Update: Checkout our HTC HD7 review.

Among the first smartphones using the Windows Phone 7 platform is the HTC HD7. The short of the technical specs is a 1GHz processor, large 4.3-inch display, Bluetooth and Wi-Fi, TeleNav GPS Navigator, 8 or 16 GB internal storage and a 5 megapixel camera with autofocus and dual LED flash.

That’s the largest screen on a Windows Phone yet, although word is that color rendition and resolution aren’t as great as the physical size itself.

In the words of Jason Mackenzie, president of HTC Americas: “With its huge, vibrant display, high quality sound and built-in kickstand, the HTC HD7 smartphone is the ultimate device to enjoy the outstanding entertainment services made possible by Windows Phone 7.”

He’s referring to the entertainment services that comes prepackaged with the phone – Netflix, for movies; T-Mobile TV for access to programming from various networks; Slacker Radio with its 130 stations; Zune and Xbox live for games and media.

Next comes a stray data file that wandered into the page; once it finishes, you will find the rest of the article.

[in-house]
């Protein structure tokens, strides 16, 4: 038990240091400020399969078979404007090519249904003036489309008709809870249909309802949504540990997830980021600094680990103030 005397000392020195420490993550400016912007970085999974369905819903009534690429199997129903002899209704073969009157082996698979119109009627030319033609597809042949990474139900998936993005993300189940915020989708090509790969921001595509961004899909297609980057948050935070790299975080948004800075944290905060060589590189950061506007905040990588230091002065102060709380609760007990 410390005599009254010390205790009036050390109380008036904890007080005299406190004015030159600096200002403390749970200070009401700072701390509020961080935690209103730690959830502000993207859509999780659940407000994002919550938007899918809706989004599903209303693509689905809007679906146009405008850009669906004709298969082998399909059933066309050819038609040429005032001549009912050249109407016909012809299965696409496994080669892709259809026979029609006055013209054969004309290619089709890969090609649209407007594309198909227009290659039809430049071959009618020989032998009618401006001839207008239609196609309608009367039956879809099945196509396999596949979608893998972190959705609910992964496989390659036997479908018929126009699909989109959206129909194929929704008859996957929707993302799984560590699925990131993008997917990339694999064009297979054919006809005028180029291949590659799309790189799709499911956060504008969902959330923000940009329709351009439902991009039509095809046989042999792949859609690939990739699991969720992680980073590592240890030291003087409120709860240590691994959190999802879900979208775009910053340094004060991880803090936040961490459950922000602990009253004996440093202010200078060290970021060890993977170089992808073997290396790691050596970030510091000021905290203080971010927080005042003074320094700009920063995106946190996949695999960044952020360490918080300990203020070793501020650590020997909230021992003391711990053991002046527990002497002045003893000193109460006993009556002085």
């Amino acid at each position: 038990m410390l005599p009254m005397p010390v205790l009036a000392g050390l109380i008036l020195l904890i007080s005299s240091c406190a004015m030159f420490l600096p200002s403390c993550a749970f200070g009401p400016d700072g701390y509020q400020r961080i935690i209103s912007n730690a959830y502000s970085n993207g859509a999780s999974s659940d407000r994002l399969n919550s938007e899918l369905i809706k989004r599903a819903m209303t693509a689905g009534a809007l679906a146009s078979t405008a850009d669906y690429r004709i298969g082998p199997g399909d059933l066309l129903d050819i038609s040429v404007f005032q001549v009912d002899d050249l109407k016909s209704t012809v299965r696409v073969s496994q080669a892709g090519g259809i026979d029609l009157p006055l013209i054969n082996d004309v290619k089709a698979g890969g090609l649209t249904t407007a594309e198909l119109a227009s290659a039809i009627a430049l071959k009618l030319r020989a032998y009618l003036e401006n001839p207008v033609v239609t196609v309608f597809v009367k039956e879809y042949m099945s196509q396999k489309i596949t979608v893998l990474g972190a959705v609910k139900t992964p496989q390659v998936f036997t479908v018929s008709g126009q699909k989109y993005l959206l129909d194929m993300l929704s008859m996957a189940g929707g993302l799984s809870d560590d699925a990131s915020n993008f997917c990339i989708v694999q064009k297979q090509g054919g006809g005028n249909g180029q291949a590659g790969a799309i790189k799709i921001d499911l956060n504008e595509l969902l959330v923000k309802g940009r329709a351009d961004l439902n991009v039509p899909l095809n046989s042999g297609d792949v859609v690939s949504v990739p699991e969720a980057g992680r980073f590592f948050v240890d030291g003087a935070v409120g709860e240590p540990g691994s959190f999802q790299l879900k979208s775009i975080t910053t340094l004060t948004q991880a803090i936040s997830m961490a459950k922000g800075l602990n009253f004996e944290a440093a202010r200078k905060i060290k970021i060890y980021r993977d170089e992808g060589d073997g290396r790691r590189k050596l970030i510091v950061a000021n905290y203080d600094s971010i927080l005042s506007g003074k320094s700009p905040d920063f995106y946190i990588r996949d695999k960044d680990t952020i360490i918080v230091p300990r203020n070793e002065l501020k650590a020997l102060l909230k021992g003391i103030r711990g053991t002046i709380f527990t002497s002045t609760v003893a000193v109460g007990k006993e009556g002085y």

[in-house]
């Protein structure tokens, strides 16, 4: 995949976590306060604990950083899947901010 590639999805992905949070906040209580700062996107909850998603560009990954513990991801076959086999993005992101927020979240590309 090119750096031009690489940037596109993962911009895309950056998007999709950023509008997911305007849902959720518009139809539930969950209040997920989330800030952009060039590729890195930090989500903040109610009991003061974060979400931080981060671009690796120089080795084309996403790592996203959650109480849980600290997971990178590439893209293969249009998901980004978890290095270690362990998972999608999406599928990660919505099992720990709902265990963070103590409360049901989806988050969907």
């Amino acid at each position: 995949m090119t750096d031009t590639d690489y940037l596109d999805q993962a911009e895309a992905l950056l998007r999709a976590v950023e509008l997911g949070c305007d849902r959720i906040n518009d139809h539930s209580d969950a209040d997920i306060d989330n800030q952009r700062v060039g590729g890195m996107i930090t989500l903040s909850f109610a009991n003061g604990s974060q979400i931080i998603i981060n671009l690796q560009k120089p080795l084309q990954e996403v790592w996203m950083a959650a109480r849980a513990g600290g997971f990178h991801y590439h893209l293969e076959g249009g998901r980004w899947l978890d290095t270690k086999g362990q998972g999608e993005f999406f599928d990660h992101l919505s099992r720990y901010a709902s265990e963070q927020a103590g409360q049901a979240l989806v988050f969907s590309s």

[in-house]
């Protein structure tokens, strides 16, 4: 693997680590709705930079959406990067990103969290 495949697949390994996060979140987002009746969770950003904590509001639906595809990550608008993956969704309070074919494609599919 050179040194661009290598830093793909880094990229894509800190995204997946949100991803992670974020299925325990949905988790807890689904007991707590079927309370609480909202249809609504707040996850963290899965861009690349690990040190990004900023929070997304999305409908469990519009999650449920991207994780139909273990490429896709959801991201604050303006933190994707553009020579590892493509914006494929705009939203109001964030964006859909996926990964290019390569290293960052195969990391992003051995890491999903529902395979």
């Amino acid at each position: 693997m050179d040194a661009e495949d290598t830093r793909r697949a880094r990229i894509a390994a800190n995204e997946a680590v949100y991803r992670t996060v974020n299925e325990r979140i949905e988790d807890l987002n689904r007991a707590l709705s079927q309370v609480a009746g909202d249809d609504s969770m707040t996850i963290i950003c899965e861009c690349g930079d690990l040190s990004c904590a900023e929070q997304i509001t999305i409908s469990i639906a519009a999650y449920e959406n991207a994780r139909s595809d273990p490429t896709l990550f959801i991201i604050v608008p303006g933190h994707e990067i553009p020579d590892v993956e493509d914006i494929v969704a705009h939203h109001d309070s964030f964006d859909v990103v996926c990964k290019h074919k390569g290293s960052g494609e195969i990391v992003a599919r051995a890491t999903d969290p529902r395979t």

To access all this you’ll be using T-Mobile’s broadband network. For business and production the HD7 boasts the largest virtual keyboard on a Windows Phone, and Microsoft’s Office Hub, which includes mobile versions of Word, Excel, PowerPoint, OneNote and SharePoint Workspace.

We don’t have room to explore these here, but if you’re looking at a Windows Phone 7 like the HD7, there’s two things that set it apart from other systems. It uses Live Tiles, which give you updates to everything on your phone straight on the main screen, think of it like an operating system version of Facebook’s HUD. And there’s Hubs, which syncs apps and services between devices, and allows you to display all of them on the relatively generous 4.3 inch screen, in a sort of Command Screen interface.